In response to my previous posting entitled “On the use of math in economics…”, my colleague Allen Seward pointed out the following quote to me (Attributed to Alfred Marshall; see Todd G. Buchholz, 1989, New Ideas from Dead Economists, New York: Penguin Group, p. 151.):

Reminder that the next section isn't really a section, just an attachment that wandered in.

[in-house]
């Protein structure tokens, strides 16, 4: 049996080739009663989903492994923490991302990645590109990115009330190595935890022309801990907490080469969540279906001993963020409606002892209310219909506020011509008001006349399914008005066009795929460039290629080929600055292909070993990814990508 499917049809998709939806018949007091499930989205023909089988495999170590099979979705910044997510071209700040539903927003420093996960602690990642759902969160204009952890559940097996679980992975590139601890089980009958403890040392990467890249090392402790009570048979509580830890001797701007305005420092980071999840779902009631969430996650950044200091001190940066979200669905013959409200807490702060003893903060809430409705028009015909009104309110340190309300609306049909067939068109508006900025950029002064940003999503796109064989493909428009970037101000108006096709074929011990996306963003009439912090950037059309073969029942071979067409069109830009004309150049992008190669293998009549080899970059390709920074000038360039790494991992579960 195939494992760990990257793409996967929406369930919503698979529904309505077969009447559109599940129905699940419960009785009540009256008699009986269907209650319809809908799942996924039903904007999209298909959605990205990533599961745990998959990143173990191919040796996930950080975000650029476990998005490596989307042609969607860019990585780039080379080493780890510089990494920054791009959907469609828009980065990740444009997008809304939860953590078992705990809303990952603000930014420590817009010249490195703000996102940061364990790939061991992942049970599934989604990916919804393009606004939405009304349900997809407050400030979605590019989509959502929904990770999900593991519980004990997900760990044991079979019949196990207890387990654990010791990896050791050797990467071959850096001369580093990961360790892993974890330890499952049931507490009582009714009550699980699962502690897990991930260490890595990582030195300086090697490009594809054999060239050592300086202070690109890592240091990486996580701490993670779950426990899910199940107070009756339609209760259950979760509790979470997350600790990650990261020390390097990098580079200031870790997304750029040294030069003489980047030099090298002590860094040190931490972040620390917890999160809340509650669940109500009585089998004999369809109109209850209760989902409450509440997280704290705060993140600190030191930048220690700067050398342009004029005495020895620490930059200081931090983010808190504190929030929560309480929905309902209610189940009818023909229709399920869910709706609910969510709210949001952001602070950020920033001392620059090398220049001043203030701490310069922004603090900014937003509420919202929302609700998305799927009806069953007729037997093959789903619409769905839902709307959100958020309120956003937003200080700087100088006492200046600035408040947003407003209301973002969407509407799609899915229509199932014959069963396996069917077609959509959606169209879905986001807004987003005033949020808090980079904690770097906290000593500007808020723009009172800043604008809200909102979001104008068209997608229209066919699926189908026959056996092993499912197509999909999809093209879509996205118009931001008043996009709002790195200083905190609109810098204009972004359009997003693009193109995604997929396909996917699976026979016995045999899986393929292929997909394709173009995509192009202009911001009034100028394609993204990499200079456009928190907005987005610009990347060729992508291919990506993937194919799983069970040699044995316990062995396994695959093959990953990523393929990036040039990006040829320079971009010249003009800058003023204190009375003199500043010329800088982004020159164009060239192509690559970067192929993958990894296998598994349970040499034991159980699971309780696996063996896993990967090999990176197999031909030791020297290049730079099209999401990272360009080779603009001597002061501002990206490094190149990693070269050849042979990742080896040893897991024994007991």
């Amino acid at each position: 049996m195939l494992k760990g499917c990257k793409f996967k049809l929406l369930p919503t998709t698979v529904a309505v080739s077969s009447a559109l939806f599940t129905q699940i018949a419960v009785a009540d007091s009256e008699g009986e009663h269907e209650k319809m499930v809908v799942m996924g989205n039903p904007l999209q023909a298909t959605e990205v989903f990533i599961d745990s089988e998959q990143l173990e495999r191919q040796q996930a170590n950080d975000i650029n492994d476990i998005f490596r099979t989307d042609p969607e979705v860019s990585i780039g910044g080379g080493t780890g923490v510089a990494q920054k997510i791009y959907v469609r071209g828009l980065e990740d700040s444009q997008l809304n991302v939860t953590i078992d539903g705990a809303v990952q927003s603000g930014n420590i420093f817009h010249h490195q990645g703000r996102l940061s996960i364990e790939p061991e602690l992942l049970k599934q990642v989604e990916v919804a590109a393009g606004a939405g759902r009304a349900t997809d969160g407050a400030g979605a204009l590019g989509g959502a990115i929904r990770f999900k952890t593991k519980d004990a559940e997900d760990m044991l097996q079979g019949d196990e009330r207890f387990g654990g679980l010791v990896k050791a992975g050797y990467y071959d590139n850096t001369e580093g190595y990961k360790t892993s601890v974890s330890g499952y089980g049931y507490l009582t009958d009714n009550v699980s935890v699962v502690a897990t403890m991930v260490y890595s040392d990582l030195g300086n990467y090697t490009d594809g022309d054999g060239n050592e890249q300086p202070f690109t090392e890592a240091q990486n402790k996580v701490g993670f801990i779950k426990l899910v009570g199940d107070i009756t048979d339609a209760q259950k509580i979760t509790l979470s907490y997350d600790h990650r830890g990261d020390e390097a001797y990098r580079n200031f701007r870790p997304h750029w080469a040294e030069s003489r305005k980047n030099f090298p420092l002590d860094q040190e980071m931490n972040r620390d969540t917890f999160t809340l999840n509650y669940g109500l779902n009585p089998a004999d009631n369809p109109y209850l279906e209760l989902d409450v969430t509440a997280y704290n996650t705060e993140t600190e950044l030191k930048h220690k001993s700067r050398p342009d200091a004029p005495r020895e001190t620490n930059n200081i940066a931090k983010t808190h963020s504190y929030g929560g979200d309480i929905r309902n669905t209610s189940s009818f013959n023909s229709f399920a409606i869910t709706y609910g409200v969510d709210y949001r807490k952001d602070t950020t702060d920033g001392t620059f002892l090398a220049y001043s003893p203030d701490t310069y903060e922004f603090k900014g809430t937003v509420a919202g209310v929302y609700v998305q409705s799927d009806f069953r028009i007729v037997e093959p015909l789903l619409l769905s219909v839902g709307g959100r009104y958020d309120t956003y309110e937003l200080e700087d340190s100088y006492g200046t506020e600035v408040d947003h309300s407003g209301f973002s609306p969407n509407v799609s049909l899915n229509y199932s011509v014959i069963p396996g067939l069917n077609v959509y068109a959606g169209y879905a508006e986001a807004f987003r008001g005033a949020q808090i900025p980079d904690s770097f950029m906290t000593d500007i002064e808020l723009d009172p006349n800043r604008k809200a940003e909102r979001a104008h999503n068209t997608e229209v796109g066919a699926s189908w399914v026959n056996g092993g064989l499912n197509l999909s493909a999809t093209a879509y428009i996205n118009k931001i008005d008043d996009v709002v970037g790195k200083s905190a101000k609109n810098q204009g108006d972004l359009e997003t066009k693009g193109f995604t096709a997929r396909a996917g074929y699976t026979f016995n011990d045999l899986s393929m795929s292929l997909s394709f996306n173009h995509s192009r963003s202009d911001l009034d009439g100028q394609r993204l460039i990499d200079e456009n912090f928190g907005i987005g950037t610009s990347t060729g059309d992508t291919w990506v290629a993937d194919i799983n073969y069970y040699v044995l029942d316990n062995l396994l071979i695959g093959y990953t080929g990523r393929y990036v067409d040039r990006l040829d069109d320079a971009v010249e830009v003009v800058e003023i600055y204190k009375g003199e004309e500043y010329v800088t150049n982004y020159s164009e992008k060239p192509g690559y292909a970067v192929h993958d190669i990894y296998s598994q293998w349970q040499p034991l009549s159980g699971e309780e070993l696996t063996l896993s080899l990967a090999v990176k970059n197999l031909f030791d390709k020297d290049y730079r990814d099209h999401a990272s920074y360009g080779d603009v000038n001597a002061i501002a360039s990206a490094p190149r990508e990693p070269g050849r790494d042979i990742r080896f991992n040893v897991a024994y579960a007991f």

In a letter to his protégée, A.C. Pigou, he [Marshall] laid out the following system: “(1) Use mathematics as shorthand language, rather than as an engine of inquiry. (2) Keep to them till you have done. (3) Translate into English. (4) Then illustrate by examples that are important in real life (5) Burn the mathematics. (6) If you can’t succeed in 4, burn 3. This I do often.”

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